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dc.contributor.authorMargo, Robert A.en_US
dc.date.accessioned2019-03-25T17:45:35Z
dc.date.available2019-03-25T17:45:35Z
dc.date.issued2018-09
dc.identifier.citationRobert A Margo. 2018. "The integration of economic history into economics." Cliometrica, Volume 12, Issue 3, pp. 377 - 406. https://doi.org/10.1007/s11698-018-0170-8
dc.identifier.issn1863-2505
dc.identifier.issn1863-2513
dc.identifier.urihttps://hdl.handle.net/2144/34360
dc.description.abstractIn the USA today the academic field of economic history is much closer to economics than it is to history in terms of professional behavior, a stylized fact that I call the “integration of economic history into economics.” I document this using two types of evidence—use of econometric language in articles appearing in academic journals of economic history and economics; and publication histories of successive cohorts of Ph.D.s in the first decade since receiving the doctorate. Over time, economic history became more like economics in its use of econometrics and in the likelihood of scholars publishing in economics, as opposed to, say, economic history journals. But the pace of change was slower in economic history than in labor economics, another subfield of economics that underwent profound intellectual change in the 1950s and 1960s, and there was also a structural break evident for post-2000 Ph.D. cohorts. To account for these features of the data, I sketch a simple, overlapping generations model of the academic labor market in which junior scholars have to convince senior scholars of the merits of their work in order to gain tenure. I argue that the early cliometricians—most notably, Robert Fogel and Douglass North—conceived of a scholarly identity for economic history that kept the field distinct from economics proper in various ways, until after 2000 when their influence had waned.en_US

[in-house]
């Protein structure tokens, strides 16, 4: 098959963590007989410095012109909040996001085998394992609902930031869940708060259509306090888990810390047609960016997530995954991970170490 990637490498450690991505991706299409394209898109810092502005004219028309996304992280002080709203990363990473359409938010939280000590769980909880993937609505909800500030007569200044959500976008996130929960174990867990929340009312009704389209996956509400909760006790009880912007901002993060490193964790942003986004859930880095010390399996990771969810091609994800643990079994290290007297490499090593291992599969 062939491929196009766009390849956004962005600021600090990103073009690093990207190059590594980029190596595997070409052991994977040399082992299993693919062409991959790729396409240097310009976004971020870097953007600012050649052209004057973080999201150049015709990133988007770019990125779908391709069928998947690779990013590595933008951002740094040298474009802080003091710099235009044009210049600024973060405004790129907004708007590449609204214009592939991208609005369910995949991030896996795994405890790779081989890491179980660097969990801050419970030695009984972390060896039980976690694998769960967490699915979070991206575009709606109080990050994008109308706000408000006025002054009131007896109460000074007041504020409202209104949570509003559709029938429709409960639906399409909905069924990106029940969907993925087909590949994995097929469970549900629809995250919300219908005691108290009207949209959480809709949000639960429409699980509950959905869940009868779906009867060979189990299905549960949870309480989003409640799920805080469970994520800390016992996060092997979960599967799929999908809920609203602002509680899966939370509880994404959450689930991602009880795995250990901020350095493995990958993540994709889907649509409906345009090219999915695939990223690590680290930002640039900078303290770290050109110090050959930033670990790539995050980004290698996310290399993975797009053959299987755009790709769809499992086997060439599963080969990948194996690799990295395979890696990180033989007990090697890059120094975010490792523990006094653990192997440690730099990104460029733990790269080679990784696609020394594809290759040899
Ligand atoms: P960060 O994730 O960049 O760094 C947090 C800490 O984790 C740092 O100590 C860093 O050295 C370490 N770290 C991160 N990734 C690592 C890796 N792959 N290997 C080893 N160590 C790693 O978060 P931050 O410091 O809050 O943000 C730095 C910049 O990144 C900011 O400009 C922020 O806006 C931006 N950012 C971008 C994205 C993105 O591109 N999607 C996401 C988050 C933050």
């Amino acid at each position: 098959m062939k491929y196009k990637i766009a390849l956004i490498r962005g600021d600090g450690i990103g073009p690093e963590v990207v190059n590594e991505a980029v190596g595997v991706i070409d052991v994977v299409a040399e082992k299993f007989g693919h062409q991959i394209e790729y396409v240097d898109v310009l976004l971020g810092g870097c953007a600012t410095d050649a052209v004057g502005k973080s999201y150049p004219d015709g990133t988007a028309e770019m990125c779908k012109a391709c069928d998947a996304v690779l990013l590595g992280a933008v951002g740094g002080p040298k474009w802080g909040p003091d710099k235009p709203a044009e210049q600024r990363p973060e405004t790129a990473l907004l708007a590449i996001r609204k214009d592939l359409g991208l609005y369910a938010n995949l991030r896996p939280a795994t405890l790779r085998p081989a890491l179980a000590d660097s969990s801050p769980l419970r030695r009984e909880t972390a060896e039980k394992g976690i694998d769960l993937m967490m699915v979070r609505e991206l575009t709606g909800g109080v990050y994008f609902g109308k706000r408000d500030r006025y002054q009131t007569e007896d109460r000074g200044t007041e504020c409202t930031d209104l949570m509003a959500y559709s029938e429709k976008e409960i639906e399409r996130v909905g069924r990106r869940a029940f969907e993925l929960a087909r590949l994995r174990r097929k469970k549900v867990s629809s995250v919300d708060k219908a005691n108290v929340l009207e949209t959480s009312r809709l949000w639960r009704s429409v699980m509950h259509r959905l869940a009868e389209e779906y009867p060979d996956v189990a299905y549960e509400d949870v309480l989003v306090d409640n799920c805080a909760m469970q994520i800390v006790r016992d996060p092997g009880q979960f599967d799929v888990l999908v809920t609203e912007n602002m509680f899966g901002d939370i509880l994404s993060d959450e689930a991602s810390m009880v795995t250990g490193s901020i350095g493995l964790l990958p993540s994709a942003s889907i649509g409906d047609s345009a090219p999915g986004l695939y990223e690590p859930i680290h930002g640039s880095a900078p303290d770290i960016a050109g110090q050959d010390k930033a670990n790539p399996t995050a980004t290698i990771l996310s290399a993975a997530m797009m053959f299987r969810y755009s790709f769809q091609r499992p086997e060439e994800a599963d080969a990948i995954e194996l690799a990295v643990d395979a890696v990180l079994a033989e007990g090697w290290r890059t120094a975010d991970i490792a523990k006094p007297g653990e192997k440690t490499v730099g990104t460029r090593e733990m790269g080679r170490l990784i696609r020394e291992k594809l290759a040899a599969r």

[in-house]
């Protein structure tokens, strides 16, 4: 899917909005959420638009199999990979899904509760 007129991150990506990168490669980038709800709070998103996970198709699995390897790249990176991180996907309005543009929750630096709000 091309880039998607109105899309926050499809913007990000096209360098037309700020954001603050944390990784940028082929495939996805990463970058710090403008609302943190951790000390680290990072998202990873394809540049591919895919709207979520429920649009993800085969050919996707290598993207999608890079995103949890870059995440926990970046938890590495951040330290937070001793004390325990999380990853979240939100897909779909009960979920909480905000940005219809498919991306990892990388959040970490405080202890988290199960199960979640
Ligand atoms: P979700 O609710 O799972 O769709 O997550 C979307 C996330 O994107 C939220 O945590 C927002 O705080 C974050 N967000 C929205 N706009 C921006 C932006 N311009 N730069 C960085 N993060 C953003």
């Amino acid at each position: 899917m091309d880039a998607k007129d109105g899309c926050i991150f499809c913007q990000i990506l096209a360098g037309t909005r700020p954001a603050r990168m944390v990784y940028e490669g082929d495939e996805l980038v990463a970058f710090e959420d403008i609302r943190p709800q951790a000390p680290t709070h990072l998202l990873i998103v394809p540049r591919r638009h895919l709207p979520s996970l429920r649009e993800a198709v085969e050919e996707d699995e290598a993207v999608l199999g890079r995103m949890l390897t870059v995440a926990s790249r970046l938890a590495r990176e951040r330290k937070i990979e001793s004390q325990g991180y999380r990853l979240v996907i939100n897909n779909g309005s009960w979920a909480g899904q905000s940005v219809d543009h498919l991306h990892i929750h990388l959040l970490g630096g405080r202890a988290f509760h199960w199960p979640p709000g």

dc.format.extentp. 377 - 406en_US
dc.languageen
dc.language.isoen_US
dc.publisherSpringer Nature America, Incen_US
dc.relation.ispartofCliometrica
dc.subjectSocial sciencesen_US
dc.subjectArts & humanitiesen_US
dc.subjectEconomicsen_US
dc.subjectHistoryen_US
dc.subjectHistory of social sciencesen_US
dc.subjectBusiness & economicsen_US
dc.subjectEconomic historyen_US
dc.subjectIntegrationen_US
dc.subjectLabor economicsen_US
dc.subjectEconometricsen_US
dc.subjectOverlapping generationsen_US
dc.subjectScholarly identityen_US
dc.subjectPhilosophy and religious studiesen_US
dc.titleThe integration of economic history into economicsen_US
dc.typeArticleen_US
dc.description.versionAccepted manuscripten_US
dc.identifier.doi10.1007/s11698-018-0170-8
pubs.elements-sourcemanual-entryen_US
pubs.notesEmbargo: Not knownen_US
pubs.organisational-groupBoston Universityen_US
pubs.organisational-groupBoston University, College of Arts & Sciencesen_US
pubs.organisational-groupBoston University, College of Arts & Sciences, Department of Economicsen_US
pubs.publication-statusPublisheden_US
dc.date.online2018-01-25


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